By Tom Bradley
The investment banking league tables came out this week and they showed that Scotia Capital was at the top of the equity list. BNS was lead underwriter on $2.4 billion worth of deals in the first quarter. What pushed them to the top was a $1.66 billion stock issue by their employer, Scotiabank.
That’s right. The bank was the lead underwriter on its own issue. Yes, this is a huge conflict of interest. The seller of shares (BNS) was seeking the best price it could get and the investment banker (BNS) was charged with doing independent due diligence on behalf of the buyers. How does that work?
The fact that the regulators (and buyers) allow this practice to go on is beyond me. Why risk the perception of a conflict ... ever. What leg would the bank and regulators have to stand on if one time there were improprieties?
Canadian banks are well run, but they do make missteps from time to time. Indeed, I write this on a day when Canada’s banking leader, RBC, is facing allegations of improper trading in the U.S. and JP Morgan is being fined $20 million for improper conduct with respect to Lehman Brothers. Going back a few years, BNS was caught with their hands in the till on the ABCP debacle (pursuing its own interests over that of its clients).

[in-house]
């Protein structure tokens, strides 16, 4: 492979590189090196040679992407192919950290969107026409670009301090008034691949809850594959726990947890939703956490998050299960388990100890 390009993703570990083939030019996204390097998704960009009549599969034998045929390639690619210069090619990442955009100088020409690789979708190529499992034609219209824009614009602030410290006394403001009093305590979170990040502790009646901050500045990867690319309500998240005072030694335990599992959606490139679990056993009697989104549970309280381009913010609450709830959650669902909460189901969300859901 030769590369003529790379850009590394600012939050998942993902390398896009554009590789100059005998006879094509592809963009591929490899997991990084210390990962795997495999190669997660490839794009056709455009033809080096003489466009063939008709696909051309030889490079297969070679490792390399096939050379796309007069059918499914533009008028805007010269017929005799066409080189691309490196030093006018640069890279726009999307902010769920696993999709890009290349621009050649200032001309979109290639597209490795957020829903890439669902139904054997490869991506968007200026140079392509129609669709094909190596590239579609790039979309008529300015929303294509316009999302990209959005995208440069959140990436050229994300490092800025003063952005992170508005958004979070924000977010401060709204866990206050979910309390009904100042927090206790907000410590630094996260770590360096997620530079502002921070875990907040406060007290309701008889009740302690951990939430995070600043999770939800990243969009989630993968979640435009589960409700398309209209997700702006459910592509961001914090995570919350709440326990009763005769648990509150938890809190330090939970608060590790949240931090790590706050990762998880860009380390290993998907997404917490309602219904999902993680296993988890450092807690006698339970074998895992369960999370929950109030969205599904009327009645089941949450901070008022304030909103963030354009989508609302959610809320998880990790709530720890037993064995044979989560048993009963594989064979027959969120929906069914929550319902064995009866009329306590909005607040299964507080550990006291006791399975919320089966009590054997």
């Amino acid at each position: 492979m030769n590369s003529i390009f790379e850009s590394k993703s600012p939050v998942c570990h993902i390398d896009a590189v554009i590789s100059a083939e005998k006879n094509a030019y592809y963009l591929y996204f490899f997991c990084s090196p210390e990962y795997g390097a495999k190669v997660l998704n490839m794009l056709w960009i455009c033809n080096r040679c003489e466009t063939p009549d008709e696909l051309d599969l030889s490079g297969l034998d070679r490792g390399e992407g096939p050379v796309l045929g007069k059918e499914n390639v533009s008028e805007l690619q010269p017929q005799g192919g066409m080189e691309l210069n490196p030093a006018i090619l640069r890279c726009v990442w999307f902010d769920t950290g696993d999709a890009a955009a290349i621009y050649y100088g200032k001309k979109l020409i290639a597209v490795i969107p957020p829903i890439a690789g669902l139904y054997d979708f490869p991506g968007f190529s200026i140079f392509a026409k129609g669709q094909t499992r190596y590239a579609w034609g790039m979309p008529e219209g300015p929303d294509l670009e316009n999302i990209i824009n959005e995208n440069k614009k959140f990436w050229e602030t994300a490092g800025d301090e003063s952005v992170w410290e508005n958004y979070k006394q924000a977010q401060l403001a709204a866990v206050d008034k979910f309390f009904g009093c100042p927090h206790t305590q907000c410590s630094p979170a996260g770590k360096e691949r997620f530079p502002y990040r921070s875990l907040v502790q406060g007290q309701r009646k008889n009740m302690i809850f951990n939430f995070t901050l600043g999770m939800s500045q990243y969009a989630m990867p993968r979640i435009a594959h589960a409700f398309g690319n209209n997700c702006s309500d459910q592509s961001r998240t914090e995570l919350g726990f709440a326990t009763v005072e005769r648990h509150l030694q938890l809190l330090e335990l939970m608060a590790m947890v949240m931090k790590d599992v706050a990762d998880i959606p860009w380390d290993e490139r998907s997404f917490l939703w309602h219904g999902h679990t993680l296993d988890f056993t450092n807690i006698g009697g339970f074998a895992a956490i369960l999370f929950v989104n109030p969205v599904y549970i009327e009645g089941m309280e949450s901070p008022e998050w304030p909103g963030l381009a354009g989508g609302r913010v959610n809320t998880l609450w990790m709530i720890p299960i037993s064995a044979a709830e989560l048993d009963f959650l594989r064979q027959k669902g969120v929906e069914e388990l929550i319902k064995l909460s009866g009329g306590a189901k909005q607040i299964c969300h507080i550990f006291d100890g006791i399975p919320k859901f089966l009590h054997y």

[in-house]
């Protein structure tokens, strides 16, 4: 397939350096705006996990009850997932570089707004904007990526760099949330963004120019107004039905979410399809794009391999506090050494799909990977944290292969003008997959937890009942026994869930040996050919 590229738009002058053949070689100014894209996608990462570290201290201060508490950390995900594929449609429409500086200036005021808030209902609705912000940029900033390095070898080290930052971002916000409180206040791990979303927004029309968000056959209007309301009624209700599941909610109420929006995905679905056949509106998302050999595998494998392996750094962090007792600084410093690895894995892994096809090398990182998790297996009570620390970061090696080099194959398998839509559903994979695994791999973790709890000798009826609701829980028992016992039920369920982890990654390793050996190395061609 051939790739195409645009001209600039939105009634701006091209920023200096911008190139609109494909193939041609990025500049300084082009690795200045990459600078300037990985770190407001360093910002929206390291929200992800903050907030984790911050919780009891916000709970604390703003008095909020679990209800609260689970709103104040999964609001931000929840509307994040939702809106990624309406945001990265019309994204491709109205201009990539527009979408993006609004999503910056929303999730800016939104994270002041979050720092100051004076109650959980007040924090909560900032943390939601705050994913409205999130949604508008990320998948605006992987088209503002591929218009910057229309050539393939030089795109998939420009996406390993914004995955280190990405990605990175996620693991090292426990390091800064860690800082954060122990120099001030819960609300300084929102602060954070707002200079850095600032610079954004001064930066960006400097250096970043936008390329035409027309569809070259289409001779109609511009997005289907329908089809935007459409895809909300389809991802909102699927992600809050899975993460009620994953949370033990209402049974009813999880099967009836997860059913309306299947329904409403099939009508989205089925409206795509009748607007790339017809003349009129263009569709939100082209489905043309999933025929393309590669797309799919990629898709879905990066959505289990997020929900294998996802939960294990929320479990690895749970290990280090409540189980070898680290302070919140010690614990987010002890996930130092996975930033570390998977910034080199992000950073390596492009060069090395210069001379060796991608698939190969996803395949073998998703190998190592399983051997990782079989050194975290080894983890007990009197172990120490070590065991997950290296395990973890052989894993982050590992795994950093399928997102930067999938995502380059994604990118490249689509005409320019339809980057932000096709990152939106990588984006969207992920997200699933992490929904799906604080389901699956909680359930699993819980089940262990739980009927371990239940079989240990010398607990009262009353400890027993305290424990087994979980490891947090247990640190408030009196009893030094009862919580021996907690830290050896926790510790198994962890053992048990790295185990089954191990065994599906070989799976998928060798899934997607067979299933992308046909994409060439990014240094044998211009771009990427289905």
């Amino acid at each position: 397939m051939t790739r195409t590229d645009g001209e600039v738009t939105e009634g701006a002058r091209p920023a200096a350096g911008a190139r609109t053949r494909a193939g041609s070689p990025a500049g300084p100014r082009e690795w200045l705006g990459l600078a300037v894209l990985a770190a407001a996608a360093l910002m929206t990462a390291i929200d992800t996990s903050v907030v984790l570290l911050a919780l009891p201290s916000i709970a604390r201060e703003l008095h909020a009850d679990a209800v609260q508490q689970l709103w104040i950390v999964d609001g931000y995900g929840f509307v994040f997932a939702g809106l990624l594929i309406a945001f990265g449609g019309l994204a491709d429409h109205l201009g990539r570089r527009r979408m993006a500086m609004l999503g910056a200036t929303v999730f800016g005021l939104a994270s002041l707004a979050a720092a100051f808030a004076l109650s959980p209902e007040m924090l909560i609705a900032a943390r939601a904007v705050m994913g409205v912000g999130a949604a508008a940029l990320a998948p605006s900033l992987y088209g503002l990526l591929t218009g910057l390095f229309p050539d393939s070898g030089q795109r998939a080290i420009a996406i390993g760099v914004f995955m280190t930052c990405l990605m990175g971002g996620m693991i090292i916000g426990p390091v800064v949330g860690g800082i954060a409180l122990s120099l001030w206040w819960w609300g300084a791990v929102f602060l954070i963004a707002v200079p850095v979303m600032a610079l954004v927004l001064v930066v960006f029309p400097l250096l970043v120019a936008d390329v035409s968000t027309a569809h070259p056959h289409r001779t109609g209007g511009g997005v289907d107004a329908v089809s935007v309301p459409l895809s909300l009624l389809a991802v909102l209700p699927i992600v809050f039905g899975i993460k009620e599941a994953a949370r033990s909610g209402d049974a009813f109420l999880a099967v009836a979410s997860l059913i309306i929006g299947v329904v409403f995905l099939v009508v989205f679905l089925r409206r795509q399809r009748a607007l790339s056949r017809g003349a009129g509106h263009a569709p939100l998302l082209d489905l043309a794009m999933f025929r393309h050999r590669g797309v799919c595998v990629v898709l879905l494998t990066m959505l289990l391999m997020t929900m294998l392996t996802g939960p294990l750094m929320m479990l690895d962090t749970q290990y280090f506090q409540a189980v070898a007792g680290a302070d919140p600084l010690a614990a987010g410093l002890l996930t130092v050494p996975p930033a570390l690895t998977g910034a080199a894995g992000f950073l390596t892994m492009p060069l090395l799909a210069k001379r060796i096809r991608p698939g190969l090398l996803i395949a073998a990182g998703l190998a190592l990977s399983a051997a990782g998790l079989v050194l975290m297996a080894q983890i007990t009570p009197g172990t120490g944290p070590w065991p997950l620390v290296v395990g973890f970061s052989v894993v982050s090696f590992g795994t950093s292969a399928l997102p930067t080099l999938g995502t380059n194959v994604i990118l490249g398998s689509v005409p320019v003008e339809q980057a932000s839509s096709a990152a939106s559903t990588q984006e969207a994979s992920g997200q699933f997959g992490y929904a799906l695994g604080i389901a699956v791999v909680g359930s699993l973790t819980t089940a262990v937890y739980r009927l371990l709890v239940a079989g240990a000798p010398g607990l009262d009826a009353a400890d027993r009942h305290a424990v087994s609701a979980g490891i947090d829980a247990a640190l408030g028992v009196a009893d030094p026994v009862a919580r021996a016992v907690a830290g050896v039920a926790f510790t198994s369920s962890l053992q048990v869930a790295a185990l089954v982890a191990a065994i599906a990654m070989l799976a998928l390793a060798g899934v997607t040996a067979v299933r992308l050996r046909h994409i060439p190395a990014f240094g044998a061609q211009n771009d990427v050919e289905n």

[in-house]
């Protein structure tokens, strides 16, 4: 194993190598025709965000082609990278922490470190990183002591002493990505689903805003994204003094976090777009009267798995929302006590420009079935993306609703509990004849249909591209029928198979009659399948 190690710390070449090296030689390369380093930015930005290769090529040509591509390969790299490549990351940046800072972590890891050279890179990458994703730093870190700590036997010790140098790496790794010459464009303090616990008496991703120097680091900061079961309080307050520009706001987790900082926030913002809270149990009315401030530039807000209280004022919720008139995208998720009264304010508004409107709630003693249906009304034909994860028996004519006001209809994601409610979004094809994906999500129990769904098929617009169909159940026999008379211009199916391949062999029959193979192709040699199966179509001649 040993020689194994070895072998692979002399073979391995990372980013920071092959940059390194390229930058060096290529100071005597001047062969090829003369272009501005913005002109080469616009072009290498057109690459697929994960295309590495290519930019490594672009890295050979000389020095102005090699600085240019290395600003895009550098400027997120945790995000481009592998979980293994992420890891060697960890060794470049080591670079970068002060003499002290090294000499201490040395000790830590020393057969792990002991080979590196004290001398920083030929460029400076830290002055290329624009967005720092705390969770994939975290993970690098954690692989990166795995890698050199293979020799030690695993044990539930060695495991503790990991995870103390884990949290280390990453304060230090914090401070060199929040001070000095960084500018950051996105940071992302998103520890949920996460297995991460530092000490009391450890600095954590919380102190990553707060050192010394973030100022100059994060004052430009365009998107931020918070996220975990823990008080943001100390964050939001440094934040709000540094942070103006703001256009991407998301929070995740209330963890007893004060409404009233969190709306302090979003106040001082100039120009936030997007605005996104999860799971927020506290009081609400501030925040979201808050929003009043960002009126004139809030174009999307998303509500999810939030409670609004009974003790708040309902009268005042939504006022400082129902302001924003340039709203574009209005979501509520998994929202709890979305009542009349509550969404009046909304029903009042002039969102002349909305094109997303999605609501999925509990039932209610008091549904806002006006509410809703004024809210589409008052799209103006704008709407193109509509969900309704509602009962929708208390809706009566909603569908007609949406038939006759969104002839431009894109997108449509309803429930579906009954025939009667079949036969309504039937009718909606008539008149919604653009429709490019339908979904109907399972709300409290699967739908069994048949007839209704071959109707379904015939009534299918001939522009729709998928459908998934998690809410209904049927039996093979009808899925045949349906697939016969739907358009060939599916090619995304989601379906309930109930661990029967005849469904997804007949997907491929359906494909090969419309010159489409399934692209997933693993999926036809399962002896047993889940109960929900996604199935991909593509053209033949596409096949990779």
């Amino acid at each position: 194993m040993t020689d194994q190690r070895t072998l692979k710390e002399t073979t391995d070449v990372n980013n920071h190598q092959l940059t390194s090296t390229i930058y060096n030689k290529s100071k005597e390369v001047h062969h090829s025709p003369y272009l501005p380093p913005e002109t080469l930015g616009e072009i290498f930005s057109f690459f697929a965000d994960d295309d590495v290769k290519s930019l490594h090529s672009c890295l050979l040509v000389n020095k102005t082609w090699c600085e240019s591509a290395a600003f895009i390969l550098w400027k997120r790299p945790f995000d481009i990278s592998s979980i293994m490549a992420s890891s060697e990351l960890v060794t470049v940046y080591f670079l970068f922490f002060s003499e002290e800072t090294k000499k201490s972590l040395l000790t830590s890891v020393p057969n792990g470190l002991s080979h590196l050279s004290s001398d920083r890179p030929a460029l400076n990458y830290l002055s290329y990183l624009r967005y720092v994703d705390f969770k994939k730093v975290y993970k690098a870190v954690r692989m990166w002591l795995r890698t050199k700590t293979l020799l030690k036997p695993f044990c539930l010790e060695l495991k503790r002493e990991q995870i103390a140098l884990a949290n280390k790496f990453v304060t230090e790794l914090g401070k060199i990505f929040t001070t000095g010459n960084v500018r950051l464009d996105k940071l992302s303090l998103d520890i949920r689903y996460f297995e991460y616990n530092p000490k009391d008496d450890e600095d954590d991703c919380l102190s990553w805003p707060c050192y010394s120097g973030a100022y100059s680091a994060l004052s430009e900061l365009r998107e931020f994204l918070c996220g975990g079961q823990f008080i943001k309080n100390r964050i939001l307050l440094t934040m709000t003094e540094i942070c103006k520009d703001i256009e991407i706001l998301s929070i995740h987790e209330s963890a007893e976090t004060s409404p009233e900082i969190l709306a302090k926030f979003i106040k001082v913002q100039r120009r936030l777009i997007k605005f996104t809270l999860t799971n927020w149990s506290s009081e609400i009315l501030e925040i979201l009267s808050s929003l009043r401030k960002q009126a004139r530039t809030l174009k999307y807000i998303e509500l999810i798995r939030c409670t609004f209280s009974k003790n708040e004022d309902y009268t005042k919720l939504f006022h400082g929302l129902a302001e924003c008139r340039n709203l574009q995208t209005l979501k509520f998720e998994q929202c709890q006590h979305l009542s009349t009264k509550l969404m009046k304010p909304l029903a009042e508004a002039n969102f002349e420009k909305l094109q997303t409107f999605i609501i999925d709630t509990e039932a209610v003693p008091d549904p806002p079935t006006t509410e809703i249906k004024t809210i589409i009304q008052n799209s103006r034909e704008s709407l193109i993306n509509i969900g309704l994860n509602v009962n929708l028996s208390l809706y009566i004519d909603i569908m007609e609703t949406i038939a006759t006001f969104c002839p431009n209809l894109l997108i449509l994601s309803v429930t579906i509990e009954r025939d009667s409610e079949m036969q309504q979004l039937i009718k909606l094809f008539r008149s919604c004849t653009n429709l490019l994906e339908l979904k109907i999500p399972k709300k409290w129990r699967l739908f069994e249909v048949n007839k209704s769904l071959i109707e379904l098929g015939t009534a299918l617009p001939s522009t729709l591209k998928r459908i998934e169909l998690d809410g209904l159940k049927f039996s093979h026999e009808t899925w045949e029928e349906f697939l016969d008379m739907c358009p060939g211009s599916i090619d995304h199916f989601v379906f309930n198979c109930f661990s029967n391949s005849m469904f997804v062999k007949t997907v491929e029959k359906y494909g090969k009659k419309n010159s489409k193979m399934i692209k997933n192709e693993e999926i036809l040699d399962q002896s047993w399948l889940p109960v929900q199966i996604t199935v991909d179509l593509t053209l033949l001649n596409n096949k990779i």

I get particularly steamed about this because investment banking appears to be the ‘wild west’ compared to how tightly the asset management and mutual fund industries are regulated with regard to conflict of interest.
(Note: I disclose that I am a shareholder of BNS through my ownership in the Steadyhand Income Fund. Also, I have a friend in their equity research department, Lori and I ski with a branch manager on occasion and we recently went to a movie at the Scotiabank Theatre downtown.)